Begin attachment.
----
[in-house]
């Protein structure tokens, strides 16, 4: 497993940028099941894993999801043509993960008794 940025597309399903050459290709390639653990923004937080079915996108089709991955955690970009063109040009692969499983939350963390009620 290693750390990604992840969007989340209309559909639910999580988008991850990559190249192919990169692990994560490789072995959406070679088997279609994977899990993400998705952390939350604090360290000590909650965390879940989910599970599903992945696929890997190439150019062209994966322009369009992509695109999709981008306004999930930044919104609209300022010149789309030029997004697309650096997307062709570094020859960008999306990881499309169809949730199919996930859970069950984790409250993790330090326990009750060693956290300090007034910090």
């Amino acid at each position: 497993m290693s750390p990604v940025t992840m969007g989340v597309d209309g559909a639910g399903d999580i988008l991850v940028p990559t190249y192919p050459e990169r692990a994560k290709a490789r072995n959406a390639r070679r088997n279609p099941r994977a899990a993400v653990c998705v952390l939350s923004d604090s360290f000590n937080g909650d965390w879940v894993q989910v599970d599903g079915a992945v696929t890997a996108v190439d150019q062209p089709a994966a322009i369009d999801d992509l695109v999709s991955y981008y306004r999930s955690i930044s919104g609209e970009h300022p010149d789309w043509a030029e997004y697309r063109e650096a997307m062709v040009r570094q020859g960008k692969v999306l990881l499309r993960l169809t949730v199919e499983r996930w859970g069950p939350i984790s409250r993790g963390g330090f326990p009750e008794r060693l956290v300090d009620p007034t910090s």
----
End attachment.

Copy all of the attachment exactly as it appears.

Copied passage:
[in-house]
């Protein structure tokens, strides 16, 4: 497993940028099941894993999801043509993960008794 940025597309399903050459290709390639653990923004937080079915996108089709991955955690970009063109040009692969499983939350963390009620 290693750390990604992840969007989340209309559909639910999580988008991850990559190249192919990169692990994560490789072995959406070679088997279609994977899990993400998705952390939350604090360290000590909650965390879940989910599970599903992945696929890997190439150019062209994966322009369009992509695109999709981008306004999930930044919104609209300022010149789309030029997004697309650096997307062709570094020859960008999306990881499309169809949730199919996930859970069950984790409250993790330090326990009750060693956290300090007034910090």
């Amino acid at each position: 497993m290693s750390p990604v940025t992840m969007g989340v597309d209309g559909a639910g399903d999580i988008l991850v940028p990559t190249y192919p050459e990169r692990a994560k290709a490789r072995n959406a390639r070679r088997n279609p099941r994977a899990a993400v653990c998705v952390l939350s923004d604090s360290f000590n937080g909650d965390w879940v894993q989910v599970d599903g079915a992945v696929t890997a996108v190439d150019q062209p089709a994966a322009i369009d999801d992509l695109v999709s991955y981008y306004r999930s955690i930044s919104g609209e970009h300022p010149d789309w043509a030029e997004y697309r063109e650096a997307m062709v040009r570094q020859g960008k692969v999306l990881l499309r993960l169809t949730v199919e499983r996930w859970g069950p939350i984790s409250r993790g963390g330090f326990p009750e008794r060693l956290v300090d009620p007034t910090s």